It's economic outlook time and the job prospects in the San Fernando Valley, San Gabriel Valley, Westside, South Bay and Long Beach are all expected to match or exceed the countywide job growth average next year.
Downtown and the southeast portion of the county both have been hit hard by losses in manufacturing and government jobs and will not do as well.
These local economic forecasts primarily look at nonfarm payroll jobs, the traditional yardstick for measuring job growth. They do not consider total civilian employment, which is at record highs in Los Angeles County.
The most robust job growth is taking place on the Westside and in the South Bay, each with growth rates of at least 2 percent, twice the countywide average.
Growth on the Westside is being fueled by a surge in business and professional service jobs, a rebound in tourism and expanding information/entertainment industry employment, according to the Los Angeles County Economic Development Corp.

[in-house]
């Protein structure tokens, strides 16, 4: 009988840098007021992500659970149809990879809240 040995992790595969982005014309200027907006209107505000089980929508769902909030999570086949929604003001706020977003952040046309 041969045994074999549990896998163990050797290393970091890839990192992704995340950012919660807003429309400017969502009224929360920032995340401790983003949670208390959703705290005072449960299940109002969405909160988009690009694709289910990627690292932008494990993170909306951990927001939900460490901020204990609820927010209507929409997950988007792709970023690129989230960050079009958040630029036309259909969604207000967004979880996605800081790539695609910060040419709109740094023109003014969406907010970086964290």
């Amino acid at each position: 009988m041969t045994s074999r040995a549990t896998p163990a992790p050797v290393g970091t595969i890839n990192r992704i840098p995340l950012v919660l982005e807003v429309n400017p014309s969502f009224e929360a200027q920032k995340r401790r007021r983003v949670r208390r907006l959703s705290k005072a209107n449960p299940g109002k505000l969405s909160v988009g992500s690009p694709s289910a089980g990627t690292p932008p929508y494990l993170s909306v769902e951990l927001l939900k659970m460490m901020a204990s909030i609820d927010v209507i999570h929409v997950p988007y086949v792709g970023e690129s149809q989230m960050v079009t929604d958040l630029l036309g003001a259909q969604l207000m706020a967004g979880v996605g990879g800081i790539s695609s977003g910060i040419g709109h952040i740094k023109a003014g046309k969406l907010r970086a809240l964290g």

The South Bay's growth has been sparked by an upturn in manufacturing as new defense orders pick up. "Groups of firms in the aerospace and defense sectors are hiring now because of past (defense) budget boosts," said Joseph Maggadino, chairman of the economics department at California State University Long Beach.
Next door in Long Beach, new waterfront development has sparked a jump in retail and tourism-related employment, while the booming Port of Long Beach has kept trade employment growing.
The San Fernando Valley has benefited from growth in the entertainment industry, especially in television production, according to Daniel Blake, professor of economics at California State University Northridge.
The San Gabriel Valley has seen growth in education, health care, professional and business services and retail, offset by losses in manufacturing. LAEDC Chief economist Jack Kyser said he expects the same trends to continue in 2006.
Kyser said sharp declines in apparel manufacturing have led to an employment slide in the "Gateway Cities" corridor, located in southeast L.A. County. The jobs picture downtown is expected to remain virtually flat in 2005 and 2006 as growth in professional and business services has been offset by a steady deterioration in government jobs.
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